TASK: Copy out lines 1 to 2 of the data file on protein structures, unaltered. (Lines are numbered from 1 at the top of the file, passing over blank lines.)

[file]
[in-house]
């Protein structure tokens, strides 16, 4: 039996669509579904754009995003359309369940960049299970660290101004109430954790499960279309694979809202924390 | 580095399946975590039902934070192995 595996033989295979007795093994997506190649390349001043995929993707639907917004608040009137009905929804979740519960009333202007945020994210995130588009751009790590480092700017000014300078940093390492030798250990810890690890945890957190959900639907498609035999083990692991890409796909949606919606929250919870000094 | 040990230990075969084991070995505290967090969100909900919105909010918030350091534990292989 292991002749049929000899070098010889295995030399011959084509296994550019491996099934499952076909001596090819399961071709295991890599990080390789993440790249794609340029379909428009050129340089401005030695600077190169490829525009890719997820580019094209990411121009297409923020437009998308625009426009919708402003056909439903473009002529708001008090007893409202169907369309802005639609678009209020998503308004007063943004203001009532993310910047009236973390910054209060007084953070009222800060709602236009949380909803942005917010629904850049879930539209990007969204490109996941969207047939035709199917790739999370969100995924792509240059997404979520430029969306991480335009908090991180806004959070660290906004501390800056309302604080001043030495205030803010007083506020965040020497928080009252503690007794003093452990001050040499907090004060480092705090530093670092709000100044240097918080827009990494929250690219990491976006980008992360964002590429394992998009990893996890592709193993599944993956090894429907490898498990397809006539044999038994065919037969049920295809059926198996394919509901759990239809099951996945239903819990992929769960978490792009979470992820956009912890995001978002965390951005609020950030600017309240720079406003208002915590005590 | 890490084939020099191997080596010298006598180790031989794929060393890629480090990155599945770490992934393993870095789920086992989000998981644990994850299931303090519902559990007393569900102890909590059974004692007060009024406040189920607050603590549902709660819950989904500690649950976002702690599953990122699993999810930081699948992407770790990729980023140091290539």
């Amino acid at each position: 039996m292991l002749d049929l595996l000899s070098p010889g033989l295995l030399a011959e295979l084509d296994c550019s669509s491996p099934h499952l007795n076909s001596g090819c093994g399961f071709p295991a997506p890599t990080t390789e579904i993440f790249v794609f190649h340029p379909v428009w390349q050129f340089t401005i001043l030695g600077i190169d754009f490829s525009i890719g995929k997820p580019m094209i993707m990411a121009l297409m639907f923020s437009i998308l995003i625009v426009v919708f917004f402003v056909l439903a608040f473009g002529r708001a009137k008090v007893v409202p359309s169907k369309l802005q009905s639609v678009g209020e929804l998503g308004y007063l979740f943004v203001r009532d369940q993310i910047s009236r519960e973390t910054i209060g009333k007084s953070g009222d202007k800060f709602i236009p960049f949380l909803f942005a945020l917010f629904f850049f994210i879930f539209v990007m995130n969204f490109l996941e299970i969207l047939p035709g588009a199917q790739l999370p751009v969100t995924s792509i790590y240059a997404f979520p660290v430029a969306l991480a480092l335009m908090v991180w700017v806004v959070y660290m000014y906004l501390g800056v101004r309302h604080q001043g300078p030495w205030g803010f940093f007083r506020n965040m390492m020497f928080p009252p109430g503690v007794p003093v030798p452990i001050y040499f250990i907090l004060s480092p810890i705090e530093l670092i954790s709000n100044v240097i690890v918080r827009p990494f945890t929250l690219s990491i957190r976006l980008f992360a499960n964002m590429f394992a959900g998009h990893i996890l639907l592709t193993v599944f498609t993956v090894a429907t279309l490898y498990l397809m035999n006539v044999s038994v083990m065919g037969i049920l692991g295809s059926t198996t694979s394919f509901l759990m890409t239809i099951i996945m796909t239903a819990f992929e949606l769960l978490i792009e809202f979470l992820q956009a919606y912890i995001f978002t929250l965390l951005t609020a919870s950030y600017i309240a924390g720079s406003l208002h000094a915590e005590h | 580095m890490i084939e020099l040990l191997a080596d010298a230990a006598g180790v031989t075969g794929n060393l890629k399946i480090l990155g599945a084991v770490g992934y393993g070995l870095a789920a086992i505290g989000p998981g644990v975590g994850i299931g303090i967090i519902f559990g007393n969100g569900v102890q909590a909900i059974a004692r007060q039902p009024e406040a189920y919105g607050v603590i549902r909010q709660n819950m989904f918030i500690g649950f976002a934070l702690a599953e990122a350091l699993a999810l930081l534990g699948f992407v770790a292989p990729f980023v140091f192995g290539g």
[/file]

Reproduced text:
[in-house]
């Protein structure tokens, strides 16, 4: 039996669509579904754009995003359309369940960049299970660290101004109430954790499960279309694979809202924390 | 580095399946975590039902934070192995 595996033989295979007795093994997506190649390349001043995929993707639907917004608040009137009905929804979740519960009333202007945020994210995130588009751009790590480092700017000014300078940093390492030798250990810890690890945890957190959900639907498609035999083990692991890409796909949606919606929250919870000094 | 040990230990075969084991070995505290967090969100909900919105909010918030350091534990292989 292991002749049929000899070098010889295995030399011959084509296994550019491996099934499952076909001596090819399961071709295991890599990080390789993440790249794609340029379909428009050129340089401005030695600077190169490829525009890719997820580019094209990411121009297409923020437009998308625009426009919708402003056909439903473009002529708001008090007893409202169907369309802005639609678009209020998503308004007063943004203001009532993310910047009236973390910054209060007084953070009222800060709602236009949380909803942005917010629904850049879930539209990007969204490109996941969207047939035709199917790739999370969100995924792509240059997404979520430029969306991480335009908090991180806004959070660290906004501390800056309302604080001043030495205030803010007083506020965040020497928080009252503690007794003093452990001050040499907090004060480092705090530093670092709000100044240097918080827009990494929250690219990491976006980008992360964002590429394992998009990893996890592709193993599944993956090894429907490898498990397809006539044999038994065919037969049920295809059926198996394919509901759990239809099951996945239903819990992929769960978490792009979470992820956009912890995001978002965390951005609020950030600017309240720079406003208002915590005590 | 890490084939020099191997080596010298006598180790031989794929060393890629480090990155599945770490992934393993870095789920086992989000998981644990994850299931303090519902559990007393569900102890909590059974004692007060009024406040189920607050603590549902709660819950989904500690649950976002702690599953990122699993999810930081699948992407770790990729980023140091290539």